Sunday, August 22, 2010


Sarah Gumbley (pictured above right) is an Auckland based book reviewer, who reads a lot of literary fiction, biographies, and other non-fiction works, as well as enjoying some crime and thriler fiction. She has also reviewed for Good Reading, NZLawyer, and Scoop Review of Books in the past. Today, Sarah reviews ANATOMY OF MURDER by Imogen Robertson, a historic crime thriller.

By Imogen Robertson (Headline, August 2010
Reviewed by Sarah Gumbley

‘You’ve got to be in to win’ seems the lesson to be learned from successful English novelist Imogen Robertson. Only two years ago she was just another unknown author. That year, however she won the Guardian first book prize, awarded to unpublished writers. After submitting 1,000 words of the story she wanted to write, she won the competition and went on to have the rest of the novel financed and published. That became her debut novel, INSTRUMENTS OF DARKNESS, which received much recognition and was published in a number of countries. Now, Robertson has released her second novel, ANATOMY OF MURDER, once again, a heady mix of historical fiction and crime fiction set in eighteenth-century England.

The year is 1781, and England is at war with both America and France. The book opens with the much-loved British Captain Westerman sailing his ship, HMS Splendour, when it comes across a French boat in her path, and the two ships begin firing on each other. Back on land, and a few months later, Captain Westerman’s wife, Harriet, and her dear friend Crowther are once again asked to solve a mysterious murder, in London, when the body of a man is found dredged up from the River Thames. Intertwined with all this is the story of tarot card reader, Jocasta Bligh. With pet dog, Boyo, by her side, she reads the fortunes of visitors each day, but when an unlucky girl comes by, the cards read of an unimaginable horrors, and Bligh is forced to chase her down to save her from certain strife. Along the way she picks up street urchin, Sam, a ten-year-old orphan, a kind-hearted child, willing to help Bligh with anything for a warm bed and a snack to eat.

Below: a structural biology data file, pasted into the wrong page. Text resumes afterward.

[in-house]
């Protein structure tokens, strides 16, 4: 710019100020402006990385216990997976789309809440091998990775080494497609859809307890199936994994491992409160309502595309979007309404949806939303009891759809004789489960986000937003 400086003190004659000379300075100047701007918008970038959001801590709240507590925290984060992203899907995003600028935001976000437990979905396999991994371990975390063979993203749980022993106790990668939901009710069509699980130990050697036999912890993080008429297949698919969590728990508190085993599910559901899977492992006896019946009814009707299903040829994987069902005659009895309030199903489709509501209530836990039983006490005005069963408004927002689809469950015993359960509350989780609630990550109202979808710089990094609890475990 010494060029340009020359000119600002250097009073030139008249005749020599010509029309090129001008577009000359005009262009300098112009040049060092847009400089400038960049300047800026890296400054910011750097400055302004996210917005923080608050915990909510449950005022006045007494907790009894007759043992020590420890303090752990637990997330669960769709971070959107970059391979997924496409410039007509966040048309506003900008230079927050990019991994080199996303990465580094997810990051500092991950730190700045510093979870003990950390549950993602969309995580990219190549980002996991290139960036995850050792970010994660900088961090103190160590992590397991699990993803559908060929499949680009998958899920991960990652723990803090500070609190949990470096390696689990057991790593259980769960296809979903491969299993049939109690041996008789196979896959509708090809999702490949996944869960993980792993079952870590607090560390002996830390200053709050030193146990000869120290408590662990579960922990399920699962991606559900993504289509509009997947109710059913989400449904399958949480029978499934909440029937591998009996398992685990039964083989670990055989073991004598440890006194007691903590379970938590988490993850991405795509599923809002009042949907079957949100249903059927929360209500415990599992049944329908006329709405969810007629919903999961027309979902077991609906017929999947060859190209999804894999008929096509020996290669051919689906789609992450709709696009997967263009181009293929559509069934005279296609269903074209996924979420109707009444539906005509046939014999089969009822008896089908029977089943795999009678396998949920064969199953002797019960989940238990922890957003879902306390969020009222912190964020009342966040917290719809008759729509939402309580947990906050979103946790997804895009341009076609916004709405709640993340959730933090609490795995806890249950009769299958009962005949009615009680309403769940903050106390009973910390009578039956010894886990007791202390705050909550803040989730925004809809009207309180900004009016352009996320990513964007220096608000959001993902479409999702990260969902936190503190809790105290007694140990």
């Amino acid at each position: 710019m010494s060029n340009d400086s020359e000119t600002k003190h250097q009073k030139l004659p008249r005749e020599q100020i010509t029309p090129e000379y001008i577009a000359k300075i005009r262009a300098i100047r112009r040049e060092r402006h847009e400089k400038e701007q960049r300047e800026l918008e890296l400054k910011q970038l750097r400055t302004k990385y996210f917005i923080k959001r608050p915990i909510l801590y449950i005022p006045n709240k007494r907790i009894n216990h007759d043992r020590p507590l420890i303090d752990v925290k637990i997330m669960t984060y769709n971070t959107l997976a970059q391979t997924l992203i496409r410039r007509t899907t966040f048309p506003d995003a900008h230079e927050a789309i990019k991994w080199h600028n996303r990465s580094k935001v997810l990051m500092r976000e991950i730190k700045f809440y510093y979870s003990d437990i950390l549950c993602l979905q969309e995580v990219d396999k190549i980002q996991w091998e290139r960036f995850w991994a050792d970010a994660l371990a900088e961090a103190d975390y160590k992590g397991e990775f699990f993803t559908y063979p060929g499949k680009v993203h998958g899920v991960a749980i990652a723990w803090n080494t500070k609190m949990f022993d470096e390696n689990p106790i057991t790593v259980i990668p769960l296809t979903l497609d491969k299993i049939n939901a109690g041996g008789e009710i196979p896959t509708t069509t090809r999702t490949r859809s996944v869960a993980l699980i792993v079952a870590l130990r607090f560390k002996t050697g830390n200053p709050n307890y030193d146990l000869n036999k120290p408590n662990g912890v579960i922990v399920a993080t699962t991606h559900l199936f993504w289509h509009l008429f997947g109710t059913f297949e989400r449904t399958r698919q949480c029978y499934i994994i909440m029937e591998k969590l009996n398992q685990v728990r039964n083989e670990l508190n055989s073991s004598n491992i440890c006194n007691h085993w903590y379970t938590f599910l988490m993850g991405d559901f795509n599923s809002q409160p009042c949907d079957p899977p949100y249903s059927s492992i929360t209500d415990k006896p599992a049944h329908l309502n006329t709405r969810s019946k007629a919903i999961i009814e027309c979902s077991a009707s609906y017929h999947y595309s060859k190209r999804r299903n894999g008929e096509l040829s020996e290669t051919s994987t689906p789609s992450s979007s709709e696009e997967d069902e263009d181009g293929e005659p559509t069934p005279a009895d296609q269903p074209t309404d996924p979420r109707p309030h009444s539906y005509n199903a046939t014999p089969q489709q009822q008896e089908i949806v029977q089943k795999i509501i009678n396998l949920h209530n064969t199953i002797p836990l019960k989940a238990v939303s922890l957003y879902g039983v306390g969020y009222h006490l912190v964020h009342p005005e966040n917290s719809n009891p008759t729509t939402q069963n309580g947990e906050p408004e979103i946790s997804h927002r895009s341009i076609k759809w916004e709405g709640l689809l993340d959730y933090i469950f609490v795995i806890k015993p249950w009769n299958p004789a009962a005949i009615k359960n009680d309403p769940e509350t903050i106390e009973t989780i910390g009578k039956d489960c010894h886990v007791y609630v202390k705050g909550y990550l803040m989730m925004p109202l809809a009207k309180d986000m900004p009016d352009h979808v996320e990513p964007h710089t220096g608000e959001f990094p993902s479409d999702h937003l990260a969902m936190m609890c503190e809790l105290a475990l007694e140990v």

It was a rocky start; the ship attack in the prologue didn’t quite capture me, but the more I read, the more the story enveloped me, and there are some beautifully-written lines; “London rolled over in its bed and yawned at the approaching morning, then cursed it”. The story is believable, and effortlessly takes the reader back to 1781. No doubt this is because Robertson has completed thorough research for the background of this book, and based many of the people and events on truth. For example, the castrati did exist and the character of Lord Sandwich is largely based on a real person of the same name. However, it would have helped to read INSTRUMENTS OF DARKNESS first. While ANATOMY OF MURDER does stand on its own, it seems assumed that the characters are already known to the reader, so it felt like I was missing part of their story. That’s not necessarily a bad thing though. It’s certainly made me want to go out and purchase the first tale.

So, what do you think of Sarah's review? Do you like the Guest Reviews addition to Crime Watch? Do you like the sound of ANATOMY OF MURDER? Have you read it, or INSTRUMENTS OF DARKNESS? Does crime and thriller fiction set in historic times appeal? Thoughts and comments welcome.


  1. Craig - Thanks for hosting Sarah.

    Sarah - Thanks for this excellent review. You've gotten me interested in this, as I enjoy historical mysteries. It sounds as though there are some interesting characters, too.

  2. I like historic mysteries, thanks for the tip on reading the first book, then the second. I'll add it to the TBR pile.